lsb 9.20160110ubuntu5 source package in Ubuntu

Changelog

lsb (9.20160110ubuntu5) yakkety; urgency=medium

  * Revert changes to python2 vs. python3 installation of lsb_release.py,
    inadvertently breaking imports of lsb_release in python2.  LP: #1596638.

 -- Steve Langasek <email address hidden>  Wed, 06 Jul 2016 08:20:18 -0700

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Uploaded by:
Steve Langasek on 2016-07-06
Uploaded to:
Yakkety
Original maintainer:
Ubuntu Developers
Architectures:
any all
Section:
misc
Urgency:
Medium Urgency

See full publishing history Publishing

Series Pocket Published Component Section
Bionic release on 2017-10-24 main misc
Artful release on 2017-04-20 main misc
Zesty release on 2016-10-18 main misc
Yakkety release on 2016-07-10 main misc

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lsb_9.20160110ubuntu5.tar.xz 57.2 KiB e33aa59a709a1d278cf503f151ef46a39477e93a4519f4c90e01a1095444a724
lsb_9.20160110ubuntu5.dsc 2.1 KiB eb7501d14d4aefb878b1a924d8f94b405f08084d43210d3c188e7dc586bf5efa

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Binary packages built by this source

lsb: Linux Standard Base support package

 The Linux Standard Base (http://www.linuxbase.org/) is a standard
 core system that third-party applications written for Linux can
 depend upon.
 .
 This package provides an implementation of only the printing and core
 modules of the Linux Standard Base for Ubuntu. Recent versions of Ubuntu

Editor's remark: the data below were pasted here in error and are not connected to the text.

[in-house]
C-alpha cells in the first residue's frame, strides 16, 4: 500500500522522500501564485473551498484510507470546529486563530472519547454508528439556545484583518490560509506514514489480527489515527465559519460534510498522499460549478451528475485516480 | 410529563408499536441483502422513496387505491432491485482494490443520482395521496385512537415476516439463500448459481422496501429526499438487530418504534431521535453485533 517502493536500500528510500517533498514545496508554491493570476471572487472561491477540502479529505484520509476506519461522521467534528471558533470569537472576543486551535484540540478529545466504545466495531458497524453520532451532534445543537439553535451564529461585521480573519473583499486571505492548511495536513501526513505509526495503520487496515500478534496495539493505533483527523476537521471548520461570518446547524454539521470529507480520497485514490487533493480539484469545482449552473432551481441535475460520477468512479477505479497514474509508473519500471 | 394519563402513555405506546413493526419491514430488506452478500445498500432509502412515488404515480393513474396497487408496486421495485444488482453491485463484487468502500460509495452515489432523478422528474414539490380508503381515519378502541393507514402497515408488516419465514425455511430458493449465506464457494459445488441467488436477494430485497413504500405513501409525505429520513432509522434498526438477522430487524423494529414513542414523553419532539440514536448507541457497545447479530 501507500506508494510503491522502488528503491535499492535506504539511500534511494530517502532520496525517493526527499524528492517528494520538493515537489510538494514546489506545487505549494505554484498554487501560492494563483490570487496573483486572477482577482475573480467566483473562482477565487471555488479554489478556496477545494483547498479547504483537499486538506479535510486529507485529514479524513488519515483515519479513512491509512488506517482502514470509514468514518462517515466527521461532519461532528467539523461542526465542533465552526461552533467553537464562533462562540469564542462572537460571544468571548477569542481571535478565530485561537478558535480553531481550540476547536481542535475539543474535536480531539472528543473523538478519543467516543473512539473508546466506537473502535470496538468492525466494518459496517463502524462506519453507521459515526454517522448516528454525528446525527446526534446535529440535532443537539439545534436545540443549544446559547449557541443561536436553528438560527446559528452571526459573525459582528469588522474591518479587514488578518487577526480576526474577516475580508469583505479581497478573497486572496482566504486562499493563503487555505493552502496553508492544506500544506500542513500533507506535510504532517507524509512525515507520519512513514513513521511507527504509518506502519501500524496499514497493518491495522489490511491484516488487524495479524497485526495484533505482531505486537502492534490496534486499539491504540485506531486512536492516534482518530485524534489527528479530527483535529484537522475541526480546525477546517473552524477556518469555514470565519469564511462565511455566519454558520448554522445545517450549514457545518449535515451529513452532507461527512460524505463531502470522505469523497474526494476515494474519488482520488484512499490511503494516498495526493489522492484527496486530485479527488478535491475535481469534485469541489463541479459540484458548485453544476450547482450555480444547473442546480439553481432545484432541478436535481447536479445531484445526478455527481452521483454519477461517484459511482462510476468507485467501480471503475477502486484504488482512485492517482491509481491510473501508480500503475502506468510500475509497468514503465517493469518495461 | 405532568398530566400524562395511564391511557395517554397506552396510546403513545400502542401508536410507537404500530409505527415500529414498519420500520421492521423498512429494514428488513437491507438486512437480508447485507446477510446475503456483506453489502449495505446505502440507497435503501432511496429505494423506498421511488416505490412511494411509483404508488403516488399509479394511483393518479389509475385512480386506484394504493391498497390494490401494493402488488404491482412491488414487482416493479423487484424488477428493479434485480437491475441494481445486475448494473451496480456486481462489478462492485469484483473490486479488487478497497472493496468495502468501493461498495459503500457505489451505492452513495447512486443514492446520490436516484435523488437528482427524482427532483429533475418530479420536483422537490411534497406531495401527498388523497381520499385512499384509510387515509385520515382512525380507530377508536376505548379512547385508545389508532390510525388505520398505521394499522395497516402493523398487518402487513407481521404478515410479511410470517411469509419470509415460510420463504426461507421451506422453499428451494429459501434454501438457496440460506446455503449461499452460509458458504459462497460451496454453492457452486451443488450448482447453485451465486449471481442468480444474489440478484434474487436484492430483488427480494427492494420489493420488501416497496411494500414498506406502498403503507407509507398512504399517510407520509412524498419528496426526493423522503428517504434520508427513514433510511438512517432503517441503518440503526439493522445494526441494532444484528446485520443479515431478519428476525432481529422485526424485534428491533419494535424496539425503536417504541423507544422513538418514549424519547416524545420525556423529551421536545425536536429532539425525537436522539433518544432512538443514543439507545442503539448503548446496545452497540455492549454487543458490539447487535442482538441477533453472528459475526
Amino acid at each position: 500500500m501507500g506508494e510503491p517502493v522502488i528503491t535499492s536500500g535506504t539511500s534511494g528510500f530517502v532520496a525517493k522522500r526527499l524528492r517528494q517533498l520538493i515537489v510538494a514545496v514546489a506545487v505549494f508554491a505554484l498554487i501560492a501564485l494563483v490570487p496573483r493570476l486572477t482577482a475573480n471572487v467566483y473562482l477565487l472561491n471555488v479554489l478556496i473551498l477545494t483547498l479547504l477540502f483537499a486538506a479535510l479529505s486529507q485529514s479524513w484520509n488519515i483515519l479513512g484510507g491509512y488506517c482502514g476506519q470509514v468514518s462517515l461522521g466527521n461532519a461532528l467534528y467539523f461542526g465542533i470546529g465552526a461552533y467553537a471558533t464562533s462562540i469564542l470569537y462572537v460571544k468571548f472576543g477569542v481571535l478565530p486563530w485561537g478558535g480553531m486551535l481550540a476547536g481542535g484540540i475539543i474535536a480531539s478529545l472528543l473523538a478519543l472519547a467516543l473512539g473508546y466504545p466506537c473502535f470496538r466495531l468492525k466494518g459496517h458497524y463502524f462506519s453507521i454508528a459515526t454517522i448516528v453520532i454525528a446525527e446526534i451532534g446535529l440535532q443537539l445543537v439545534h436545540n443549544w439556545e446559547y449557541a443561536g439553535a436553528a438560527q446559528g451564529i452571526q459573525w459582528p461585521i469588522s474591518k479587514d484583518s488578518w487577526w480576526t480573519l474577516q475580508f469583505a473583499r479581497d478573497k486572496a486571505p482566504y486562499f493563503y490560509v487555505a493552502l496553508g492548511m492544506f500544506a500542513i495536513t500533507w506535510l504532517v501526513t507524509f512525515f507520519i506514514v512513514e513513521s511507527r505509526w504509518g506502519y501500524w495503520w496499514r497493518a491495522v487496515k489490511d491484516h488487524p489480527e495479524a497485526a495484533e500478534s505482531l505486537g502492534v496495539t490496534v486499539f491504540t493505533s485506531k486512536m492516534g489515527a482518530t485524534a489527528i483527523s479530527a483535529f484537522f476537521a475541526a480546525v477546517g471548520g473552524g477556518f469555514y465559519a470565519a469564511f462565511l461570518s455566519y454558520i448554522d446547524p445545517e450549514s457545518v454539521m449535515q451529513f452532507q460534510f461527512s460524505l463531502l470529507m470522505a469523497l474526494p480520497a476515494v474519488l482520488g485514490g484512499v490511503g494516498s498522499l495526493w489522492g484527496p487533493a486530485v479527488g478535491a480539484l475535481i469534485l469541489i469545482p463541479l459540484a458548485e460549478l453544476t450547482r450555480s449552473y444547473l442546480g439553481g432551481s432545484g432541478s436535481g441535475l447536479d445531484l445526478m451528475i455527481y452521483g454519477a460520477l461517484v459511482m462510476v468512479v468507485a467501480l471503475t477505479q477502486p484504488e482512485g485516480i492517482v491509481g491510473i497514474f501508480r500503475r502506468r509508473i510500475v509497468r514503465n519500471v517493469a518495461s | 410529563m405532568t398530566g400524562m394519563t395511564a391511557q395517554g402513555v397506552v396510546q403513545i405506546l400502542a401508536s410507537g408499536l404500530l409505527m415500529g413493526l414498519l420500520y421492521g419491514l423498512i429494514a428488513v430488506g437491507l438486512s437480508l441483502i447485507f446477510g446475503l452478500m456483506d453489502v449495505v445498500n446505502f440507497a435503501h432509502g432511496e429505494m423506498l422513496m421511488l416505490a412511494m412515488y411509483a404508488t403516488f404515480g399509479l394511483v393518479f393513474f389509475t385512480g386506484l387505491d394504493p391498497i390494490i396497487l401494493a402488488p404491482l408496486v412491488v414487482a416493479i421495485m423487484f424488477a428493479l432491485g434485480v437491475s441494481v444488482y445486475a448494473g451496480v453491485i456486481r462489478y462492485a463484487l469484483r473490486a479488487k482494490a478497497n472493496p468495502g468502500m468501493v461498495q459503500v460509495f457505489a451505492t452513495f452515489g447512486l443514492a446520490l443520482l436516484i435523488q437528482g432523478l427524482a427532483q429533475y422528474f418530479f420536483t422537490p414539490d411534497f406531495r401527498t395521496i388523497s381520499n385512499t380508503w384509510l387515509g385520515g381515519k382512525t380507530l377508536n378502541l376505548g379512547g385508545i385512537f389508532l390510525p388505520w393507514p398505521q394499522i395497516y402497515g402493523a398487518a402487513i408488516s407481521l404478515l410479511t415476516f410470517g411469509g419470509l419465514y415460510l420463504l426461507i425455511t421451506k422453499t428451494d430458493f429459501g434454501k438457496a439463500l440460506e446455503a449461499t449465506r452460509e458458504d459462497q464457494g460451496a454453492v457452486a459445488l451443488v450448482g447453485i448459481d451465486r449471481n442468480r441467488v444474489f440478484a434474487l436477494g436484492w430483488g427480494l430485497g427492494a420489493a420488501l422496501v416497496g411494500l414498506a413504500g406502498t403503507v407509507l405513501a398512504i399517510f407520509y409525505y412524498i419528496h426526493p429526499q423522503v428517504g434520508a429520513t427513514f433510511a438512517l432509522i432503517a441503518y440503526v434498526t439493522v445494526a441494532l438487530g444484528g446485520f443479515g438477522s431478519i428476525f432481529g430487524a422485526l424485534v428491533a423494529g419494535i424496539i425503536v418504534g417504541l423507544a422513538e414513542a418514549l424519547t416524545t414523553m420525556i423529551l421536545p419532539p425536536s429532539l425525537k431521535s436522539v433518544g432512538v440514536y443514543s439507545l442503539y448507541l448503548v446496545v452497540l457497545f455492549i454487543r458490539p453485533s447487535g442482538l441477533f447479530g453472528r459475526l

do not implement the full LSB interfaces; this package is provided only for
 compatibility with third-party printer driver packages which depend on the
 lsb package.
 .
 The intent of this package is to provide a best current practice way
 of installing and running LSB packages on Debian GNU/Linux. Its presence
 does not imply that Ubuntu fully complies with the Linux Standard Base,
 and should not be construed as a statement that Ubuntu is LSB-compliant.

lsb-base: Linux Standard Base init script functionality

 The Linux Standard Base (http://www.linuxbase.org/) is a standard
 core system that third-party applications written for Linux can
 depend upon.
 .
 This package only includes the init-functions shell library, which
 may be used by other packages' initialization scripts for console
 logging and other purposes.

lsb-core: Linux Standard Base core support package

 The Linux Standard Base (http://www.linuxbase.org/) is a standard
 core system that third-party applications written for Linux can
 depend upon.
 .
 This package provides an implementation of the core of the Linux Standard
 Base for Debian on the Intel x86, Intel ia64 (Itanium), IBM S390, and
 PowerPC 32-bit architectures with the Linux kernel. Future revisions of the
 specification and this package may support the LSB on additional
 architectures and kernels.
 .
 The intent of this package is to provide a best current practice way
 of installing and running LSB packages on Debian GNU/Linux. Its
 presence does not imply that Debian fully complies
 with the Linux Standard Base, and should not be construed as a
 statement that Debian is LSB-compliant.

lsb-invalid-mta: Linux Standard Base sendmail dummy

 The Linux Standard Base (http://www.linuxbase.org/) is a standard
 core system that third-party applications written for Linux can